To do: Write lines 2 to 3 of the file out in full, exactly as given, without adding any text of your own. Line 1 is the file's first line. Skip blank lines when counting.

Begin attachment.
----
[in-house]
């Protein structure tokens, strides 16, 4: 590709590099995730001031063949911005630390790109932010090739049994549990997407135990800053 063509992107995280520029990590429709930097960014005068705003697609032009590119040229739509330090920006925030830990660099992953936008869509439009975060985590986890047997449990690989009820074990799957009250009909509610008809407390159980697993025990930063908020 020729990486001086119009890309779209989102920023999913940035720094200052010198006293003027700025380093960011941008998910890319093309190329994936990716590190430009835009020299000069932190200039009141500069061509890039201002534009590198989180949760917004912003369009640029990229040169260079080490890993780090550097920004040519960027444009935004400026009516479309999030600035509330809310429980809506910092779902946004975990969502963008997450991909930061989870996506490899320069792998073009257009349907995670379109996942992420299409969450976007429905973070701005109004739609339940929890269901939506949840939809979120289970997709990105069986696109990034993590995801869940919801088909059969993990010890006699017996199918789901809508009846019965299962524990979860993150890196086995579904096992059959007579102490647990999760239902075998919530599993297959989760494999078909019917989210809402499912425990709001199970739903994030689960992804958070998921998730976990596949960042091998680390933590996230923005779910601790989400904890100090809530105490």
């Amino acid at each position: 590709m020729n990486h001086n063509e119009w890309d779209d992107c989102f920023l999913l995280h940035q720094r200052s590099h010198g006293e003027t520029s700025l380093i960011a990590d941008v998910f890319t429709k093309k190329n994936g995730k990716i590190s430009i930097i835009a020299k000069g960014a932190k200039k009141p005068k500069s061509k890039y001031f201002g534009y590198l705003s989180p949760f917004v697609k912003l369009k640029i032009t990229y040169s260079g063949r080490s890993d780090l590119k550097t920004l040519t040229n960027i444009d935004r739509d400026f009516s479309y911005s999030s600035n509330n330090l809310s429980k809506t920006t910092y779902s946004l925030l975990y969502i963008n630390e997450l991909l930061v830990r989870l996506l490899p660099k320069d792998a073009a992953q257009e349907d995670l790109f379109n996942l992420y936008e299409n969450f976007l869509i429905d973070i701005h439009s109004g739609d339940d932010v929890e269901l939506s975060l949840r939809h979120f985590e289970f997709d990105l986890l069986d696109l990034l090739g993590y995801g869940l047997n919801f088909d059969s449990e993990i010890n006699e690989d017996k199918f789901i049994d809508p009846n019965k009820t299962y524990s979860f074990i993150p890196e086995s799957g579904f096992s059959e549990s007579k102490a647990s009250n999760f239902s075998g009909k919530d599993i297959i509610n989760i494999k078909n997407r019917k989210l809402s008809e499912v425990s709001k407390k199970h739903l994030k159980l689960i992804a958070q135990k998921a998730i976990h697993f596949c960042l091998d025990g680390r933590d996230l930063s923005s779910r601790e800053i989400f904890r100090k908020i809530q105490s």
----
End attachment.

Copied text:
């Protein structure tokens, strides 16, 4: 590709590099995730001031063949911005630390790109932010090739049994549990997407135990800053 063509992107995280520029990590429709930097960014005068705003697609032009590119040229739509330090920006925030830990660099992953936008869509439009975060985590986890047997449990690989009820074990799957009250009909509610008809407390159980697993025990930063908020 020729990486001086119009890309779209989102920023999913940035720094200052010198006293003027700025380093960011941008998910890319093309190329994936990716590190430009835009020299000069932190200039009141500069061509890039201002534009590198989180949760917004912003369009640029990229040169260079080490890993780090550097920004040519960027444009935004400026009516479309999030600035509330809310429980809506910092779902946004975990969502963008997450991909930061989870996506490899320069792998073009257009349907995670379109996942992420299409969450976007429905973070701005109004739609339940929890269901939506949840939809979120289970997709990105069986696109990034993590995801869940919801088909059969993990010890006699017996199918789901809508009846019965299962524990979860993150890196086995579904096992059959007579102490647990999760239902075998919530599993297959989760494999078909019917989210809402499912425990709001199970739903994030689960992804958070998921998730976990596949960042091998680390933590996230923005779910601790989400904890100090809530105490």
């Amino acid at each position: 590709m020729n990486h001086n063509e119009w890309d779209d992107c989102f920023l999913l995280h940035q720094r200052s590099h010198g006293e003027t520029s700025l380093i960011a990590d941008v998910f890319t429709k093309k190329n994936g995730k990716i590190s430009i930097i835009a020299k000069g960014a932190k200039k009141p005068k500069s061509k890039y001031f201002g534009y590198l705003s989180p949760f917004v697609k912003l369009k640029i032009t990229y040169s260079g063949r080490s890993d780090l590119k550097t920004l040519t040229n960027i444009d935004r739509d400026f009516s479309y911005s999030s600035n509330n330090l809310s429980k809506t920006t910092y779902s946004l925030l975990y969502i963008n630390e997450l991909l930061v830990r989870l996506l490899p660099k320069d792998a073009a992953q257009e349907d995670l790109f379109n996942l992420y936008e299409n969450f976007l869509i429905d973070i701005h439009s109004g739609d339940d932010v929890e269901l939506s975060l949840r939809h979120f985590e289970f997709d990105l986890l069986d696109l990034l090739g993590y995801g869940l047997n919801f088909d059969s449990e993990i010890n006699e690989d017996k199918f789901i049994d809508p009846n019965k009820t299962y524990s979860f074990i993150p890196e086995s799957g579904f096992s059959e549990s007579k102490a647990s009250n999760f239902s075998g009909k919530d599993i297959i509610n989760i494999k078909n997407r019917k989210l809402s008809e499912v425990s709001k407390k199970h739903l994030k159980l689960i992804a958070q135990k998921a998730i976990h697993f596949c960042l091998d025990g680390r933590d996230l930063s923005s779910r601790e800053i989400f904890r100090k908020i809530q105490s």